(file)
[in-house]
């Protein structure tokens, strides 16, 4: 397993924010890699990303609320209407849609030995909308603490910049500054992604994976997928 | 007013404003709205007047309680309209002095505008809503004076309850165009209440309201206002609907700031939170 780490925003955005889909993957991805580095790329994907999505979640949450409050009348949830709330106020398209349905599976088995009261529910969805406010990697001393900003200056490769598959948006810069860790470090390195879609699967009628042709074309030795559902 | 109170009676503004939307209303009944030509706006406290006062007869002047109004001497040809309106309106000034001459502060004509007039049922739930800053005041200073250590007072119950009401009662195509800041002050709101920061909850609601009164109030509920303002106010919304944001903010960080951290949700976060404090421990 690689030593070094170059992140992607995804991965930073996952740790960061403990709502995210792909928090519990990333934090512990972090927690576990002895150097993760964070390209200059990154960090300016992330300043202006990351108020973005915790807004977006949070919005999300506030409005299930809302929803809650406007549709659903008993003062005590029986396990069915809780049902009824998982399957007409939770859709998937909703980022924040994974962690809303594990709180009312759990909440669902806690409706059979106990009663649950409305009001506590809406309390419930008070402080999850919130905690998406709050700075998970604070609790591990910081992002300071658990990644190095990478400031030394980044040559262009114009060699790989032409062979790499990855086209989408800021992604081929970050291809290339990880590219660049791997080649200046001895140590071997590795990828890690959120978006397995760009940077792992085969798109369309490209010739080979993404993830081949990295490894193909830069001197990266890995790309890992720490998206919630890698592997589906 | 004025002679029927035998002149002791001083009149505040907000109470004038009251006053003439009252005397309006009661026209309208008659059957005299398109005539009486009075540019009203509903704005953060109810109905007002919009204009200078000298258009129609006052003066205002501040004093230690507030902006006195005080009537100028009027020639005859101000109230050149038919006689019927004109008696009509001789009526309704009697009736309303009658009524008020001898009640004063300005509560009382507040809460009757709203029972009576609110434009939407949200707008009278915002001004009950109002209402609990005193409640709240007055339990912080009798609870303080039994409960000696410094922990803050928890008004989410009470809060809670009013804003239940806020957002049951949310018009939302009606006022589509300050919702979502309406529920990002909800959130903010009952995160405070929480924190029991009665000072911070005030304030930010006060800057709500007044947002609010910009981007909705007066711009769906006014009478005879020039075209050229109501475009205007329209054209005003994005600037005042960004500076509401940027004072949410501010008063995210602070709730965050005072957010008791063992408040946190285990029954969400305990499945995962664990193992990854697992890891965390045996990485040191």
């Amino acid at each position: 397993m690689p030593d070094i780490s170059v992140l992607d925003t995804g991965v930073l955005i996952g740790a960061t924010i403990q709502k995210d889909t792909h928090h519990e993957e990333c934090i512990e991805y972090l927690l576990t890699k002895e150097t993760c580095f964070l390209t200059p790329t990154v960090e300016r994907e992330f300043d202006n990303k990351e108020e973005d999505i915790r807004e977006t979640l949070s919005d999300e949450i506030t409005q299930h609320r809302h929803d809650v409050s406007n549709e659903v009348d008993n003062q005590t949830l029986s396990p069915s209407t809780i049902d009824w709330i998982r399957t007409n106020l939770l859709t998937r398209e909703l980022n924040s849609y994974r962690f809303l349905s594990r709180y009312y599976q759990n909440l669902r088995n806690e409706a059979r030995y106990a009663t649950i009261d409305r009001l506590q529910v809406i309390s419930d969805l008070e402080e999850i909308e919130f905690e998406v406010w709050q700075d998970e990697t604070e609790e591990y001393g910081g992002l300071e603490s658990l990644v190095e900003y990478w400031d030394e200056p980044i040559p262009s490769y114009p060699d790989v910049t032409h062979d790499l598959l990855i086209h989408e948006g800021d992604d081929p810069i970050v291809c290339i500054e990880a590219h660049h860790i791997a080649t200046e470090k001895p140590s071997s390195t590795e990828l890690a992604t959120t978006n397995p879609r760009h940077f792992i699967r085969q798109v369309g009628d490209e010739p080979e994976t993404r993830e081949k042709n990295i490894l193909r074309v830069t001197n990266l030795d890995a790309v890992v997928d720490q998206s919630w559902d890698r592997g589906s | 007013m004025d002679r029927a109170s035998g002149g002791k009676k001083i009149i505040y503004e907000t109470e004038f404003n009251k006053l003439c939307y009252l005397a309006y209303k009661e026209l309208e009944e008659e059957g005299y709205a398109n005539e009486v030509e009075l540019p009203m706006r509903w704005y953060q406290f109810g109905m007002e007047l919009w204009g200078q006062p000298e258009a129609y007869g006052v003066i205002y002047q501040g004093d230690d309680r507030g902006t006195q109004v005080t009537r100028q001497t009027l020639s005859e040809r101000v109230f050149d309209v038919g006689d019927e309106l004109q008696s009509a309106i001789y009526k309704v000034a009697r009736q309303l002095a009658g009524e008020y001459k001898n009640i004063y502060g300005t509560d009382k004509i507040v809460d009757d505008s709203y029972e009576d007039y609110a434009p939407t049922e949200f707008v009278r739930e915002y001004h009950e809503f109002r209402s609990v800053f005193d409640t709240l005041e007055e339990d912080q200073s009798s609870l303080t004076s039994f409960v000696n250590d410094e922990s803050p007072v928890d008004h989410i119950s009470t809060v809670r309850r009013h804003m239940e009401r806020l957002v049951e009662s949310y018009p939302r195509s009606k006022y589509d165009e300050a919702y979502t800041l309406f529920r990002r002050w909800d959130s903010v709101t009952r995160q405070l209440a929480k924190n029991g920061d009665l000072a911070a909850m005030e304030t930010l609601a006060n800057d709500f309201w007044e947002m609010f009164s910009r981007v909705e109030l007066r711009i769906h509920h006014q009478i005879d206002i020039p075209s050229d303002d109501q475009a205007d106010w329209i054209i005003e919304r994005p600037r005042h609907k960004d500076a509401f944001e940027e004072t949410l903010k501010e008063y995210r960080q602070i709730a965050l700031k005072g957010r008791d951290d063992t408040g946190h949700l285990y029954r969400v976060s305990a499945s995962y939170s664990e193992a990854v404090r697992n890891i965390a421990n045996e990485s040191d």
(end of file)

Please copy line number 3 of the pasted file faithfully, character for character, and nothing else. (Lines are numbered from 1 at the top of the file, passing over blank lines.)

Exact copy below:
């Amino acid at each position: 397993m690689p030593d070094i780490s170059v992140l992607d925003t995804g991965v930073l955005i996952g740790a960061t924010i403990q709502k995210d889909t792909h928090h519990e993957e990333c934090i512990e991805y972090l927690l576990t890699k002895e150097t993760c580095f964070l390209t200059p790329t990154v960090e300016r994907e992330f300043d202006n990303k990351e108020e973005d999505i915790r807004e977006t979640l949070s919005d999300e949450i506030t409005q299930h609320r809302h929803d809650v409050s406007n549709e659903v009348d008993n003062q005590t949830l029986s396990p069915s209407t809780i049902d009824w709330i998982r399957t007409n106020l939770l859709t998937r398209e909703l980022n924040s849609y994974r962690f809303l349905s594990r709180y009312y599976q759990n909440l669902r088995n806690e409706a059979r030995y106990a009663t649950i009261d409305r009001l506590q529910v809406i309390s419930d969805l008070e402080e999850i909308e919130f905690e998406v406010w709050q700075d998970e990697t604070e609790e591990y001393g910081g992002l300071e603490s658990l990644v190095e900003y990478w400031d030394e200056p980044i040559p262009s490769y114009p060699d790989v910049t032409h062979d790499l598959l990855i086209h989408e948006g800021d992604d081929p810069i970050v291809c290339i500054e990880a590219h660049h860790i791997a080649t200046e470090k001895p140590s071997s390195t590795e990828l890690a992604t959120t978006n397995p879609r760009h940077f792992i699967r085969q798109v369309g009628d490209e010739p080979e994976t993404r993830e081949k042709n990295i490894l193909r074309v830069t001197n990266l030795d890995a790309v890992v997928d720490q998206s919630w559902d890698r592997g589906s | 007013m004025d002679r029927a109170s035998g002149g002791k009676k001083i009149i505040y503004e907000t109470e004038f404003n009251k006053l003439c939307y009252l005397a309006y209303k009661e026209l309208e009944e008659e059957g005299y709205a398109n005539e009486v030509e009075l540019p009203m706006r509903w704005y953060q406290f109810g109905m007002e007047l919009w204009g200078q006062p000298e258009a129609y007869g006052v003066i205002y002047q501040g004093d230690d309680r507030g902006t006195q109004v005080t009537r100028q001497t009027l020639s005859e040809r101000v109230f050149d309209v038919g006689d019927e309106l004109q008696s009509a309106i001789y009526k309704v000034a009697r009736q309303l002095a009658g009524e008020y001459k001898n009640i004063y502060g300005t509560d009382k004509i507040v809460d009757d505008s709203y029972e009576d007039y609110a434009p939407t049922e949200f707008v009278r739930e915002y001004h009950e809503f109002r209402s609990v800053f005193d409640t709240l005041e007055e339990d912080q200073s009798s609870l303080t004076s039994f409960v000696n250590d410094e922990s803050p007072v928890d008004h989410i119950s009470t809060v809670r309850r009013h804003m239940e009401r806020l957002v049951e009662s949310y018009p939302r195509s009606k006022y589509d165009e300050a919702y979502t800041l309406f529920r990002r002050w909800d959130s903010v709101t009952r995160q405070l209440a929480k924190n029991g920061d009665l000072a911070a909850m005030e304030t930010l609601a006060n800057d709500f309201w007044e947002m609010f009164s910009r981007v909705e109030l007066r711009i769906h509920h006014q009478i005879d206002i020039p075209s050229d303002d109501q475009a205007d106010w329209i054209i005003e919304r994005p600037r005042h609907k960004d500076a509401f944001e940027e004072t949410l903010k501010e008063y995210r960080q602070i709730a965050l700031k005072g957010r008791d951290d063992t408040g946190h949700l285990y029954r969400v976060s305990a499945s995962y939170s664990e193992a990854v404090r697992n890891i965390a421990n045996e990485s040191d």